Leotard, Arming Points and Rough Layout
Look what came today! The kid-sized leotard I ordered from Amazon. I immediately had my son try it on for fit. I had to guess whether to get the “Kid-Small” or “Kid-Medium” size. I went with Kid-Small” and, luckily, it seem to fit fairly well, although I sit the sleeves are a bit longer. While he is wearing the leotard, I mapped out the placement of each arming or attachment points. Then I planned out where each piece will fit on my son’s body and made relevant measurements. I am sure that as I design and build, adjustments will need to be made, but all this planning gives me a good starting point.
Arming Points for the Plate Pieces
For the arming points I will use a mix of Velcro and strings. Because the leotard is very tight, I need attachment options that allow flexing. The reason is because your muscles changes shape as you move and breath, so “stiff” attachments like Velcro, if it is done incorrectly, can pop off. The strings are actually the best for attachment to the leotard because it flexes., but it will make it basically impossible for the wearer to take the armor on and off by themselves. I will most likely go with a mixed of string and Velcro or all string.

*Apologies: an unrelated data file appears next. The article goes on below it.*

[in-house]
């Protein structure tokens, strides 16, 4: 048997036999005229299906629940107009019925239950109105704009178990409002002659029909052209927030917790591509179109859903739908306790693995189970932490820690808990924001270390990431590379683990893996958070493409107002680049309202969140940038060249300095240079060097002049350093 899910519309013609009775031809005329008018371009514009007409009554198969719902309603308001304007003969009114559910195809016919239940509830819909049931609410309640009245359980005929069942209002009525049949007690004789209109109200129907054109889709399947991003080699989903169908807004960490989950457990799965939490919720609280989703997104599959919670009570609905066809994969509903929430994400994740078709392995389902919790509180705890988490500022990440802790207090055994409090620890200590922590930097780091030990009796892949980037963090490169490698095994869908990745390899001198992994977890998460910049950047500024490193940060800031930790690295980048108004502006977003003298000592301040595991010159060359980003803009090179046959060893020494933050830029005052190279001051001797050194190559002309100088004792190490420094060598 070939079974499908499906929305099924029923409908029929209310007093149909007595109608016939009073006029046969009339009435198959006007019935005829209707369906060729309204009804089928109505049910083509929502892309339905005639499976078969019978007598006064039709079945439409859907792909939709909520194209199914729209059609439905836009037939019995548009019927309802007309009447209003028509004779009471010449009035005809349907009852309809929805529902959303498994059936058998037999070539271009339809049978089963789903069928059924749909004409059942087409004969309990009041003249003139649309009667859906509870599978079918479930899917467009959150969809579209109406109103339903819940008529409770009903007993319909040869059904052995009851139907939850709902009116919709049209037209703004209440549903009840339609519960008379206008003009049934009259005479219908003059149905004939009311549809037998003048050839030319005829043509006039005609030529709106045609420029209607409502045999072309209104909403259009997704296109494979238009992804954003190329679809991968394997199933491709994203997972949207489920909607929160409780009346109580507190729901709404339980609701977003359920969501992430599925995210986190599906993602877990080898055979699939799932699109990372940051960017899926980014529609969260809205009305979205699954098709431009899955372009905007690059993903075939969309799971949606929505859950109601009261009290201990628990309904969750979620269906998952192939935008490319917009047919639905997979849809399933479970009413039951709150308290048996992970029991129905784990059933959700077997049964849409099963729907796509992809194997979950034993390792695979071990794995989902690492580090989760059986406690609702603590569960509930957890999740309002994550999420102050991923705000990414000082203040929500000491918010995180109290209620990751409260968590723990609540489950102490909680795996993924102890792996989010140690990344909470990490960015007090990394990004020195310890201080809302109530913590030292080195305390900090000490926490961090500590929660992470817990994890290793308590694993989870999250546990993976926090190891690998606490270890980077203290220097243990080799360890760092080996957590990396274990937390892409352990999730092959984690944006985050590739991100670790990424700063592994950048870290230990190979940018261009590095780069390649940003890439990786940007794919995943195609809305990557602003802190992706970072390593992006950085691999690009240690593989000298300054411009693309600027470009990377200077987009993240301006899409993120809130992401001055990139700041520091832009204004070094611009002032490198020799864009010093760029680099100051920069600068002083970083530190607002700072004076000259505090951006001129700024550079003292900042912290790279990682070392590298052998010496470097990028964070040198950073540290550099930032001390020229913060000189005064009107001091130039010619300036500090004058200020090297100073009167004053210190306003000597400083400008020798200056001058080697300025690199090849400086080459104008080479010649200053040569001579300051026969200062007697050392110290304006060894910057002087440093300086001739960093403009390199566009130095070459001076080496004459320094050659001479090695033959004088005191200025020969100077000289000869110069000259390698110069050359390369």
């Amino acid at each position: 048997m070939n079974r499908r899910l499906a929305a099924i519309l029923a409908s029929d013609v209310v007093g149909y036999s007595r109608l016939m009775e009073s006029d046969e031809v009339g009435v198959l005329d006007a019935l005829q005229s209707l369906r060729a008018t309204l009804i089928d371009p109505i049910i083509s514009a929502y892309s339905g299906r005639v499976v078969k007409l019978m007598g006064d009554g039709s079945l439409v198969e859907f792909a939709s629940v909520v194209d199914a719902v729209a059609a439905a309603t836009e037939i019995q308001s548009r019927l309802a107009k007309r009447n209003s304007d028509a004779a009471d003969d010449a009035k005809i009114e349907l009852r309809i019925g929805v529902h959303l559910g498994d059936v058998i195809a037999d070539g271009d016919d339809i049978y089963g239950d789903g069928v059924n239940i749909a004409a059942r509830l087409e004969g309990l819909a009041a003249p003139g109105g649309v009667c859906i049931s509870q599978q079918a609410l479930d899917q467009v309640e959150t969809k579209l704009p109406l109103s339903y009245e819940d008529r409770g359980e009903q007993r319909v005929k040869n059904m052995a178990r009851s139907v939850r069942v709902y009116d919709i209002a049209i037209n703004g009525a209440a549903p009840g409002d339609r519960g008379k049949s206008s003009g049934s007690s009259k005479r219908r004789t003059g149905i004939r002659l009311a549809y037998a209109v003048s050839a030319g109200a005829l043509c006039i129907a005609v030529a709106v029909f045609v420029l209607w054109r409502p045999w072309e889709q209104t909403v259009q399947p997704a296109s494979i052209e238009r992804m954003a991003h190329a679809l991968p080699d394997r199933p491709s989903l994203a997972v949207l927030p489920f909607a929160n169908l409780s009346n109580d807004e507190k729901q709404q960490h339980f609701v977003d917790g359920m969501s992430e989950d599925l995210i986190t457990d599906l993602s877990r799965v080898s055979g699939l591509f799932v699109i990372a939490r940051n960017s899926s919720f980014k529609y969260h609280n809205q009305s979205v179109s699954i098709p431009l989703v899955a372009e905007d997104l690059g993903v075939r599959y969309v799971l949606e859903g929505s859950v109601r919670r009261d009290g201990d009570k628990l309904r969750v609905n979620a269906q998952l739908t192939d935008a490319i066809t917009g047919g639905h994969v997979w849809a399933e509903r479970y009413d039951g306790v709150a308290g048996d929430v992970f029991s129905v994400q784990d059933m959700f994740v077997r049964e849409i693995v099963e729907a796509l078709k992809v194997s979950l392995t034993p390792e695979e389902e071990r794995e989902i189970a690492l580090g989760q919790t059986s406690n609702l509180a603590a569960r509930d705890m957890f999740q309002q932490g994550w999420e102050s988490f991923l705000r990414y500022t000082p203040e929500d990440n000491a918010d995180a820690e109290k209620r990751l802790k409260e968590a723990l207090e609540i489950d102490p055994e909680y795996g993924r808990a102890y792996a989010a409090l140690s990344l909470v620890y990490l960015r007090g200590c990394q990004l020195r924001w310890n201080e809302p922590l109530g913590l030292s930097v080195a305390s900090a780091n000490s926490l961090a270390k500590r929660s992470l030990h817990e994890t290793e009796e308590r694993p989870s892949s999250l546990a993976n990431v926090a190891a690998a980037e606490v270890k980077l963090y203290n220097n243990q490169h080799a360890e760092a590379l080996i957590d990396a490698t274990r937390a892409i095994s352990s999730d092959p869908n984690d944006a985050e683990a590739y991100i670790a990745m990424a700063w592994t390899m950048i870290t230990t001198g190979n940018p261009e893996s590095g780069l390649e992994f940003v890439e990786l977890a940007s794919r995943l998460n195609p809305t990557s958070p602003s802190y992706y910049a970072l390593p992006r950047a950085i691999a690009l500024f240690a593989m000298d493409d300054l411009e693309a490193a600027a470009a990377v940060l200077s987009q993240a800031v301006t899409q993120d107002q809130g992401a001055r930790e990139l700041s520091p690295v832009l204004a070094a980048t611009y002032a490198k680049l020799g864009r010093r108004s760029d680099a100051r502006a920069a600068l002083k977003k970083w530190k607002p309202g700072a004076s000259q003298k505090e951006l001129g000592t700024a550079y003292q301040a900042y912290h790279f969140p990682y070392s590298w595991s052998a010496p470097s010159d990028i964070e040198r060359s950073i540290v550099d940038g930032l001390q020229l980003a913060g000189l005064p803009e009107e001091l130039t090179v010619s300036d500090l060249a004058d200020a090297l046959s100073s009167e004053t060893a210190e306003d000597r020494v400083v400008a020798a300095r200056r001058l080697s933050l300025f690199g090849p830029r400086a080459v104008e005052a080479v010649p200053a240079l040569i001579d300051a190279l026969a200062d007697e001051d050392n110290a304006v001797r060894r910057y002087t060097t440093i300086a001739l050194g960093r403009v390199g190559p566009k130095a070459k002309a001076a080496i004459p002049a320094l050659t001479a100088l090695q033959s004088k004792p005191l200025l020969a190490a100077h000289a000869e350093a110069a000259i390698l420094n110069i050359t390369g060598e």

Roughing out the Armor Pieces
Based on observations outlined in my previous post (Link), I roughed out how each armor pieces will fit onto my son’s body. One thing to note, the breastplate should NOT go past the belly button. I found that this is a good rough estimate where the waist is located. What I see most people make mistakes when making armor is that they make it too long which can make it very uncomfortable to bend your body. I also plan to have the abdomen armor slide underneath the breastplate by about 1 inch. The pieces for both the lower arms and lower legs will have relief areas cut out to allow a wider range of motion for the wearer. In general i plan to make each piece to be roughly 1/4” to 1/2” larger than my son’s measurements. I believe this will reduce the likelihood of the pieces to pinch which improve the wearability of the armor.
Next step, design and fabricating the breastplate and abdomen armor.